Re: Response to Everson Phoenician and why June 7?

From: John Hudson (
Date: Mon May 24 2004 - 13:26:40 CDT

  • Next message: D. Starner: "Re: Response to Everson Phoenician and why June 7?"

    Michael Everson wrote:

    >> To be fair, it isn't at all clear from your evidence that the Ancient
    >> Hebrews had the same concept of 'script' as the Unicode Standard. I
    >> don't recall anything in what you cited that suggested anything more
    >> significant than a recognition of a change in the style of writing
    >> *the same Hebrew letters*, or as they might have said, if they did use
    >> Unicode parlance, the same abstract characters.

    > But we *do* and we have the history of the world's writing systems which
    > lead *us* to consider these distinctions, in order to encode the world's
    > writing systems in the Universal Character Set as more than a set of
    > font variations on "the alphabet".

    No one is suggesting the latter. What is being suggested is that in considering the
    position of semitic scripts in the history of the world's writing systems the opinion of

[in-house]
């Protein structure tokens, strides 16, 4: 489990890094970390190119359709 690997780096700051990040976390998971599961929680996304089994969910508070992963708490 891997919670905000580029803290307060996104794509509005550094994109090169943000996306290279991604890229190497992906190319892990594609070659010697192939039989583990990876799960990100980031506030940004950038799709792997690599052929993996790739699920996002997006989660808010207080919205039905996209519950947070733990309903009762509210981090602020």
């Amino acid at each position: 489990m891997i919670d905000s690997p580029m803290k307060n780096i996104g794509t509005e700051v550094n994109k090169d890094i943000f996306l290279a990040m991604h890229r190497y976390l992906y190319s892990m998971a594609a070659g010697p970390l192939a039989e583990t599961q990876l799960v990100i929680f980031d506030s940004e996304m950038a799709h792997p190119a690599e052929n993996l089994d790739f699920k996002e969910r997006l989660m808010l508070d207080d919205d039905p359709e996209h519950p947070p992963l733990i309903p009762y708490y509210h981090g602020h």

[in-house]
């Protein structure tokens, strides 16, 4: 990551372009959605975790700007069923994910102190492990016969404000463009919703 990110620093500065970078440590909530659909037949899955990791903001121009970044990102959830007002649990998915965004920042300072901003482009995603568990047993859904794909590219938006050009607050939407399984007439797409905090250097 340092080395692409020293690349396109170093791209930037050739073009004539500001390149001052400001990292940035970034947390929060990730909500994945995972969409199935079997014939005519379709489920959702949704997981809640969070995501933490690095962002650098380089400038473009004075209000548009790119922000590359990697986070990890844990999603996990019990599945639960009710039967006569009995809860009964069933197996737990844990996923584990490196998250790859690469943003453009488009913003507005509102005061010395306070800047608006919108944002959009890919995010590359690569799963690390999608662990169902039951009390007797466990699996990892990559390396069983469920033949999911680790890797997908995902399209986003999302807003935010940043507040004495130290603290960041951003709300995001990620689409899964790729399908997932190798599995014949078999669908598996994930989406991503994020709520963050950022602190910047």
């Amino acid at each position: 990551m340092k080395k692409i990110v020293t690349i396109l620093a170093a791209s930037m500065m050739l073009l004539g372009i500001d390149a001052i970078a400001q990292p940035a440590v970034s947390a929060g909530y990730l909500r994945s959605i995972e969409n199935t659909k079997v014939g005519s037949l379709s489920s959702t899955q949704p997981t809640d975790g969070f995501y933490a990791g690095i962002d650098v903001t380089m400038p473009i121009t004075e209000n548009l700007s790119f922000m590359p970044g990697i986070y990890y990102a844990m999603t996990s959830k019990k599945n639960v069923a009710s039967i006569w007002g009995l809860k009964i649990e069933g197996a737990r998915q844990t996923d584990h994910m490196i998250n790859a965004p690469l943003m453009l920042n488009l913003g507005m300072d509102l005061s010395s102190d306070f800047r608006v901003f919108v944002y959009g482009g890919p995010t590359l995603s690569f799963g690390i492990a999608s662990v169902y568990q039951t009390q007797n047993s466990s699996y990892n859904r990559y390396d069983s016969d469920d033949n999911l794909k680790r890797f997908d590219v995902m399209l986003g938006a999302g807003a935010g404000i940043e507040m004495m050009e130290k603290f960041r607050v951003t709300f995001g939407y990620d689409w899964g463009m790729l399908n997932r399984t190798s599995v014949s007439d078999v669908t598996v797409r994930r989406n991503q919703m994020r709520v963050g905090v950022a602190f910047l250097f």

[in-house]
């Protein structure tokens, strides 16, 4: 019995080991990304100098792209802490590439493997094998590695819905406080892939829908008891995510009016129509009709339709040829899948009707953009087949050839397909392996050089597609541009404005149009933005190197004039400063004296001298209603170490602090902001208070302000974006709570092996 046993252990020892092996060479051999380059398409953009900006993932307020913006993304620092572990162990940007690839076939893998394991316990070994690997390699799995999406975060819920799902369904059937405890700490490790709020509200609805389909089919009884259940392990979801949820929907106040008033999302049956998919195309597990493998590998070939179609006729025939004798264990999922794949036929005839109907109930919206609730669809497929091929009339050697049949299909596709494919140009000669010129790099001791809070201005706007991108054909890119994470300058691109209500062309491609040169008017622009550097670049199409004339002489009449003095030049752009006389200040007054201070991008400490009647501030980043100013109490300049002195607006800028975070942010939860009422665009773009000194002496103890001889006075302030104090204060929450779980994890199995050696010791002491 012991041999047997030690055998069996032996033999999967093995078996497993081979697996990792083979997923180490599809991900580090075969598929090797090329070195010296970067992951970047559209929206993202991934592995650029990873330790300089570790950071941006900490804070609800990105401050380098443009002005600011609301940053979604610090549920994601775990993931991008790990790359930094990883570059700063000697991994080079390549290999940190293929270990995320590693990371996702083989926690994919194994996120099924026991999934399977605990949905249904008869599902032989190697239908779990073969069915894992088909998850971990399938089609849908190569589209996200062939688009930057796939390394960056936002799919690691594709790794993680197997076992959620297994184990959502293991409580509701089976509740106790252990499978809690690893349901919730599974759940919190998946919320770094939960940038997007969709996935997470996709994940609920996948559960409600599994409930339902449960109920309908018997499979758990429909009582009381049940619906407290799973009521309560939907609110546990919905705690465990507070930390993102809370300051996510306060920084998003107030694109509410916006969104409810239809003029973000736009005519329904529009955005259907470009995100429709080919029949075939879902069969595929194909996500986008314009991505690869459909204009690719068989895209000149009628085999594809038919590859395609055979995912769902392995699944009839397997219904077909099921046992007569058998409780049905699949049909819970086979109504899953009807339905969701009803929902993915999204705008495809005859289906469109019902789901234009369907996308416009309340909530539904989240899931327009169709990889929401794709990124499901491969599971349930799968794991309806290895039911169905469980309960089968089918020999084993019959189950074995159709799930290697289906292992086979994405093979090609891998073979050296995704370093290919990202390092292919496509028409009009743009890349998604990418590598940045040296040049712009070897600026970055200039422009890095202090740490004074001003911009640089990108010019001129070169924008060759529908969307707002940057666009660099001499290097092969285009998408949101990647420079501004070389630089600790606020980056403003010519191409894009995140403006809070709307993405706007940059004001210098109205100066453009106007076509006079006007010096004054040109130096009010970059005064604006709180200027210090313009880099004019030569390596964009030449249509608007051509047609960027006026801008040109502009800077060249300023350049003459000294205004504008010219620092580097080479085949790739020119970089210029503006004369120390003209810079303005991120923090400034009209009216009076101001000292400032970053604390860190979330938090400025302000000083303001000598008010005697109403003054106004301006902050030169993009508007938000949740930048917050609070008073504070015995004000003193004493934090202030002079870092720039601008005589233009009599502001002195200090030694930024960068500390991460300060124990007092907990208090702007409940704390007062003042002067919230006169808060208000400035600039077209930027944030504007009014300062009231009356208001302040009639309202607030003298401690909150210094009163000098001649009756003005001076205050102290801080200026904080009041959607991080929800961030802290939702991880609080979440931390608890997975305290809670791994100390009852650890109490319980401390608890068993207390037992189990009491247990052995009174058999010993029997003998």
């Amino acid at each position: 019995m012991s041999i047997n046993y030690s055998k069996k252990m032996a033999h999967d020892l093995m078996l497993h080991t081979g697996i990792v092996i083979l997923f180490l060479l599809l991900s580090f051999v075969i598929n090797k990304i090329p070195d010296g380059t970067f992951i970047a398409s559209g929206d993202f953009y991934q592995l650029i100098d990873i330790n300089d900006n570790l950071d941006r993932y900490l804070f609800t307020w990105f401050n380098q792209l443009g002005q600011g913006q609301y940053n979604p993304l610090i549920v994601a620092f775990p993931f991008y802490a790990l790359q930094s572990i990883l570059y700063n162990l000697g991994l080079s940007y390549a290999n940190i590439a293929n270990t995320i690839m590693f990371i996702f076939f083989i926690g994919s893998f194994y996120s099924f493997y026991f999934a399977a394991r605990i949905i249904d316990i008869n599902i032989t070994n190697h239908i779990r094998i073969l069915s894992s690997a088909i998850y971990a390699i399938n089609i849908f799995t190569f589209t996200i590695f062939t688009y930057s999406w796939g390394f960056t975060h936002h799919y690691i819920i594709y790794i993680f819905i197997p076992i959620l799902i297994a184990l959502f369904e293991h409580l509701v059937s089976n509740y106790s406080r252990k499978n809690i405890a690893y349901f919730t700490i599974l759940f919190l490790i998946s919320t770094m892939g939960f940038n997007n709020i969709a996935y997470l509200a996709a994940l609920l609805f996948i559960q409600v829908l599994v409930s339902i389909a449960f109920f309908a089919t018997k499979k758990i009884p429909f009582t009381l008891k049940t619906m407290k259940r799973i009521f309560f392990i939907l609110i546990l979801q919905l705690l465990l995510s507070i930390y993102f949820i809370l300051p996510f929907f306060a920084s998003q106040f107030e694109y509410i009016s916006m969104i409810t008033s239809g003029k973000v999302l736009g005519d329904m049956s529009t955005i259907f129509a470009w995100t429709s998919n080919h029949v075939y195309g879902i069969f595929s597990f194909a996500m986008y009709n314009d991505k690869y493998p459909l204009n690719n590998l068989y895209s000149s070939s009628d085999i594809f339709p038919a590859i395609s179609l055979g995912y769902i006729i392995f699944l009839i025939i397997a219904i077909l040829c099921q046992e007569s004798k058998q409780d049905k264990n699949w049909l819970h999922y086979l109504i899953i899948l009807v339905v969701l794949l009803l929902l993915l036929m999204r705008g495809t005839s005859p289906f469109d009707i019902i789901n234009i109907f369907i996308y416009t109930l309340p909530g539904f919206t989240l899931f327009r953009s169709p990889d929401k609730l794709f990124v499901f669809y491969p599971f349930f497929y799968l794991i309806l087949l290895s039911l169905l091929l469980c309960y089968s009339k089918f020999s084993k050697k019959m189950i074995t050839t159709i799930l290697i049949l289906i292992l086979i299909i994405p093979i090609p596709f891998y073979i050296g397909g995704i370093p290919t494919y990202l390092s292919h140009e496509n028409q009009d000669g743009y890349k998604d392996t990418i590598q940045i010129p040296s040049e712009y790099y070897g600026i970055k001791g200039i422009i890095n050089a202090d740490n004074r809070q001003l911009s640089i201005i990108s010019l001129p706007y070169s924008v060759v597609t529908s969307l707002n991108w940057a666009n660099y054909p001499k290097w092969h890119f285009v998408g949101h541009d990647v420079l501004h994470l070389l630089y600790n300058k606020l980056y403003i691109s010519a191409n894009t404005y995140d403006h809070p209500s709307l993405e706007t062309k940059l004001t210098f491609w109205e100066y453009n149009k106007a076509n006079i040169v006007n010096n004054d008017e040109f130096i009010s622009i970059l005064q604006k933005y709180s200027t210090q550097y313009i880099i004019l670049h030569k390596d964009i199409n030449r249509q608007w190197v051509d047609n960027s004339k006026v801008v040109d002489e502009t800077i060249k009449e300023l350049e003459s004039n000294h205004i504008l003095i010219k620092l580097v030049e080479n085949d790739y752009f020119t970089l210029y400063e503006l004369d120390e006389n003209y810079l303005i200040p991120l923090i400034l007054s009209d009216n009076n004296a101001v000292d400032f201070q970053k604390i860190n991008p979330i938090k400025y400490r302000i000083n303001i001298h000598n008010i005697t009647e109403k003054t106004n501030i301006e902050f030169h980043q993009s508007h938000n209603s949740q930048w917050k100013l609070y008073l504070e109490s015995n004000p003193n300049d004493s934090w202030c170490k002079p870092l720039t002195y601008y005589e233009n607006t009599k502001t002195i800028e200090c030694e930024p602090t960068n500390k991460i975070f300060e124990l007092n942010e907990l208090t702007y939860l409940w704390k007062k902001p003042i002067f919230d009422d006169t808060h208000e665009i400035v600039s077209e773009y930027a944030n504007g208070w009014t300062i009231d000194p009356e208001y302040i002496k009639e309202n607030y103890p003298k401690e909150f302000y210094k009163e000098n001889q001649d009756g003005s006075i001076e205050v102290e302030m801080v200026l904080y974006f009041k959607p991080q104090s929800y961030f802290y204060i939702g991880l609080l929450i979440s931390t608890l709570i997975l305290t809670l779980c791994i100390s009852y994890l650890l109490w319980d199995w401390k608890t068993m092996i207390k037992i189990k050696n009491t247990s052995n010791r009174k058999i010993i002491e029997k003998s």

semitic scholars should not be secondary to that of generalist writers, most of whom have
    addressed ancient semitic scripts only from the perspective of their historically assumed
    contribution to Greek civilisation.

    Classification is an arbitrary process in which one produces useful categories into which
    to arrange an otherwise unwieldy body of knowledge. The classification of scripts in the
    general history of the world's writing systems is useful for writing general histories of
    writing systems. It does not necessarily represent the truth.

    Unicode also classifies scripts and seeks to do so in a way that is useful for text
    processing. This is well and good. What I have found problematic in your defence of the
    Phoenician proposal, Michael, is your assumption that the classification of script used in
    histories of writing systems naturally corresponds to the classification of scripts in
    Unicode, such that the fact that a number of books call something a script means that it
    should have a separate code block in Unicode. When non-generalists state that this
    historical classification is not useful for text processing purposes, and indeed that they
    disagree, from a specialist perspective, with that generalist history, they deserve better
    than 'Of course it is a separate script, I have a lot of books that say it is'.

    John Hudson

    Tiro Typeworks
    Vancouver, BC
    Currently reading:
    Typespaces, by Peter Burnhill
    White Mughals, by William Dalrymple
    Hebrew manuscripts of the Middle Ages, by Colette Sirat

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